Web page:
IPG Restructuring Charges Higher Than Predicted

CEO Tells Analysts That Reorganization Process Is 'Messy'

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NEW YORK (AdAge.com) -- Interpublic Group of Cos. served Wall Street a negative surprise with its third-quarter earnings, including wider losses and news of an extended turnaround period.

$250 million
In a conference call with analysts, executives warned an ongoing restructuring will continue into the first half of next year and charges could reach $250 million.

Interpublic had previously planned to complete the restructuring this year, with charges of up to $200 million. The restructuring, initially announced last May, includes layoffs and office consolidations, as well as the sale of some assets. Interpublic reported its headcount at the end of the third quarter is nearly 4,000 employees less than the same time last year.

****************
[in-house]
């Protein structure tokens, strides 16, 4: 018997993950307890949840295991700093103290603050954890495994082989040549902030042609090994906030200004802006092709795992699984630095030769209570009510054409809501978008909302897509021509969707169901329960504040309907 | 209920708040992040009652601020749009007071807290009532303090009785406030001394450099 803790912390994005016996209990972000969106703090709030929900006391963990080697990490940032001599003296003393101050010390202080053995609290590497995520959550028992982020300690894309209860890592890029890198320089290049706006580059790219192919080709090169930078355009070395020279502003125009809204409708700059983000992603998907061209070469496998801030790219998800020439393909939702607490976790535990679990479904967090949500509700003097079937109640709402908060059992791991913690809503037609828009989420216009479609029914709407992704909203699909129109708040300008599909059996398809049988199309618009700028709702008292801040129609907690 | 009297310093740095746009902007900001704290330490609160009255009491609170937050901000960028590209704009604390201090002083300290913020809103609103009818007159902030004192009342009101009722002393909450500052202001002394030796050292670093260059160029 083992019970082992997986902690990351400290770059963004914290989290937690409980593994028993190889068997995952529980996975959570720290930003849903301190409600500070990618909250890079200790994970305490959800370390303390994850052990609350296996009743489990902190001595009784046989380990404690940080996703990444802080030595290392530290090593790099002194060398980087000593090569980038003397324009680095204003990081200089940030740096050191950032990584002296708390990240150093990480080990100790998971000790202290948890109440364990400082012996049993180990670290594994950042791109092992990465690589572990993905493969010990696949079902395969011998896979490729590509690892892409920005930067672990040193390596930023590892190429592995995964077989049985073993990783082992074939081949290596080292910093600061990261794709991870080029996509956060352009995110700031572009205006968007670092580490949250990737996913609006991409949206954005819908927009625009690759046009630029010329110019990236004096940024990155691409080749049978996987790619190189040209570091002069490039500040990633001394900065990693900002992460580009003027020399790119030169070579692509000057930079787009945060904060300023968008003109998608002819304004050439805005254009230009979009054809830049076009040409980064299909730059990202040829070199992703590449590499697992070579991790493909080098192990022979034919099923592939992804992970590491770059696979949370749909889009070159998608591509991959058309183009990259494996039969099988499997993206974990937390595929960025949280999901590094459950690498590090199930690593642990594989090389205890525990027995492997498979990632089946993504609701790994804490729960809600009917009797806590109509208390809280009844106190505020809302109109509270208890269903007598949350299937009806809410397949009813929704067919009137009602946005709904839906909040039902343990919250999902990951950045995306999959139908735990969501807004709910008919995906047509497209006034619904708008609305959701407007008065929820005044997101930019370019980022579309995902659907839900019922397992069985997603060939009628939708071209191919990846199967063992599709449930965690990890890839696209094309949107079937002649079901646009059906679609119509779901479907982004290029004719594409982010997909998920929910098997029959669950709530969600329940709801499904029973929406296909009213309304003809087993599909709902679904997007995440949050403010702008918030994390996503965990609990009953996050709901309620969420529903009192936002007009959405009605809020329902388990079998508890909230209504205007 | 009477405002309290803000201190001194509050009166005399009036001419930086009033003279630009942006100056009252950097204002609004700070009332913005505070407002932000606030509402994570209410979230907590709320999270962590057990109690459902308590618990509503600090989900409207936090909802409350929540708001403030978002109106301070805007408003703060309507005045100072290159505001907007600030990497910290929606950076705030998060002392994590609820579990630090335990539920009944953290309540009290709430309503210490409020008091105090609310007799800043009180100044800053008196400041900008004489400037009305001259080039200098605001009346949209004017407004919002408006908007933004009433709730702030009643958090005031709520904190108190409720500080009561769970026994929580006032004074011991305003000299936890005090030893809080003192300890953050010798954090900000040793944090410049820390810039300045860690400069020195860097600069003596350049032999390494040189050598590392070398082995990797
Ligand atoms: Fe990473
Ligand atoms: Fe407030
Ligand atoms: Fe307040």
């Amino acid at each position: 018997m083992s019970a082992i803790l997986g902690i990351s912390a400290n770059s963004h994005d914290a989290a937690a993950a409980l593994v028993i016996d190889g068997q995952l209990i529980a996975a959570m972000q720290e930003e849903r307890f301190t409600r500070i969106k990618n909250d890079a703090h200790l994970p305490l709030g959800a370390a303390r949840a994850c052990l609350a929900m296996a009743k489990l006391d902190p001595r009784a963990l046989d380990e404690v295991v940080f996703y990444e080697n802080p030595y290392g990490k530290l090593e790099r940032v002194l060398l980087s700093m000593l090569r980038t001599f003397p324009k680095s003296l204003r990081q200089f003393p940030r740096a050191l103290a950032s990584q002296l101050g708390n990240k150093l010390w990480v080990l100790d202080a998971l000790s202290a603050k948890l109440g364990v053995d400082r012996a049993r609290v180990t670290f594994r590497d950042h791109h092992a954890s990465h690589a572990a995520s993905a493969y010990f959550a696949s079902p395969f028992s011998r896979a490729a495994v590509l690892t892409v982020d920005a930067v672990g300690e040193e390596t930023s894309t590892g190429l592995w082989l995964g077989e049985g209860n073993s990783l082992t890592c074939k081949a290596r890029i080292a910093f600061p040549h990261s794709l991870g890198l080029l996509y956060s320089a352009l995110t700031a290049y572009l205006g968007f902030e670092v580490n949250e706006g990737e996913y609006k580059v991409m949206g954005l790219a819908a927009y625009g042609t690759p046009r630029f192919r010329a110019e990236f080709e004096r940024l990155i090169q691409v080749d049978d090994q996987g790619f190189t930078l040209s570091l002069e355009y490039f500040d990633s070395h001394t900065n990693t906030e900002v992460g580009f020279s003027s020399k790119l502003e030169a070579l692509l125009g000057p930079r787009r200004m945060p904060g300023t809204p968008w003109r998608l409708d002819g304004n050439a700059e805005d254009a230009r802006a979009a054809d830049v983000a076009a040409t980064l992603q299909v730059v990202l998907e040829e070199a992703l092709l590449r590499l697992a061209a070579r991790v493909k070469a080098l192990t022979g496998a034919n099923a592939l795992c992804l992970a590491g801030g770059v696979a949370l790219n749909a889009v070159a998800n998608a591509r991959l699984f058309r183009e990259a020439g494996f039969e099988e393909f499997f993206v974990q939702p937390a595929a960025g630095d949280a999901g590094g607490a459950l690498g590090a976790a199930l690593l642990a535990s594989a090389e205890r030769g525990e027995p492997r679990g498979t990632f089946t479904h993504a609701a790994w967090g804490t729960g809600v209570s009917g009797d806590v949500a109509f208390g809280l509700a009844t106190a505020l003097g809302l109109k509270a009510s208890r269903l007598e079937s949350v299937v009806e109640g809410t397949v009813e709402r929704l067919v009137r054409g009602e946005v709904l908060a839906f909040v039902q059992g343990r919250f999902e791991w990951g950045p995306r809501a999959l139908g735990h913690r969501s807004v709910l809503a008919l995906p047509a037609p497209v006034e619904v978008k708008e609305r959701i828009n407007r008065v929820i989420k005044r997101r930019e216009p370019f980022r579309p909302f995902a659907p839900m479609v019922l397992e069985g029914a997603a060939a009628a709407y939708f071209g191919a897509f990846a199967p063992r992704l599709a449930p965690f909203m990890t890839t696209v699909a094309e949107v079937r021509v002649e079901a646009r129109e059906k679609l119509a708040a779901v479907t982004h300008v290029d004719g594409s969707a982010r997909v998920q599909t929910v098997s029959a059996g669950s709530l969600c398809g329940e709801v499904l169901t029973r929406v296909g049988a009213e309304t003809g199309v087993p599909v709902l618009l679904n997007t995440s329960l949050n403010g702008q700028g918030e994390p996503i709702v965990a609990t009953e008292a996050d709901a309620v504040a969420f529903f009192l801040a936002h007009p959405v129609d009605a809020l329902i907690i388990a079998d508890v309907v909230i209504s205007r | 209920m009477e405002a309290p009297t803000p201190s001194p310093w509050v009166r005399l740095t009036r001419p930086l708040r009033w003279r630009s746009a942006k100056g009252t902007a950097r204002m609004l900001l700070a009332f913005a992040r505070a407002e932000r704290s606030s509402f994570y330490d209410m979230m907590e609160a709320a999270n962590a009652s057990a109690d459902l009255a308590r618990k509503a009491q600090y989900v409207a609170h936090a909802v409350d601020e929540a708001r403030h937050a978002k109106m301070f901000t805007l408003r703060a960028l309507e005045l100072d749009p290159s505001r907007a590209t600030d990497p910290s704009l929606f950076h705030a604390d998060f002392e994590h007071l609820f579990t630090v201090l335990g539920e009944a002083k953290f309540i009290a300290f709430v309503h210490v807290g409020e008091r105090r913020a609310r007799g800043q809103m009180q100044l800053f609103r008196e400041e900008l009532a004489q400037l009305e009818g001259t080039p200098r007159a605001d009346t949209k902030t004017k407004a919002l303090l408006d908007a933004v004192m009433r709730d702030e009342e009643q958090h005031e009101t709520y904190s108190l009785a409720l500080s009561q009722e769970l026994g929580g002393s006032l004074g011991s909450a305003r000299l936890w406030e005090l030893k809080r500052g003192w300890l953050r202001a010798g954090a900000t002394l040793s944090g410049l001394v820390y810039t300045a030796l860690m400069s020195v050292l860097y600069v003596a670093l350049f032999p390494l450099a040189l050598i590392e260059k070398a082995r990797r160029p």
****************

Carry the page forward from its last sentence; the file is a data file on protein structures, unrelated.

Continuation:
Long list
"The list of work to be done is long," said Chairman-CEO David Bell. He asked investors to "indulge me," reminding them that, after he took over the post last spring, he had warned the turnaround would not be easy.

"It clearly is messy," he said.

In spite of an improving outlook in the U.S. and some foreign markets, Interpublic posted a net loss of $327.1 million, compared to a loss of $89.6 million in 2002.

Sports marketing
The net loss was due to charges related to the restructuring and a $221 million charge to earnings to complete writing off goodwill at sports marketing unit Octagon Worldwide. The sports marketing unit is being restructured and integrated more closely with Interpublic's other holdings, while its troubled motor sports business is on the block. Mr. Bell said Interpublic has already exited the motor cross racetracks business and should hear from potential buyers for its four U.K. Formula One racetracks this week.

On the upside, Interpublic appears close to settling a series of shareholder lawsuits filed last year after the stock tanked in the wake of a series of earnings restatements. Mr. Coughlin said the company has earmarked a reserve of $127.6 million for settlements, which he said will be mainly made in stock. He would not elaborate on the status of the lawsuits.

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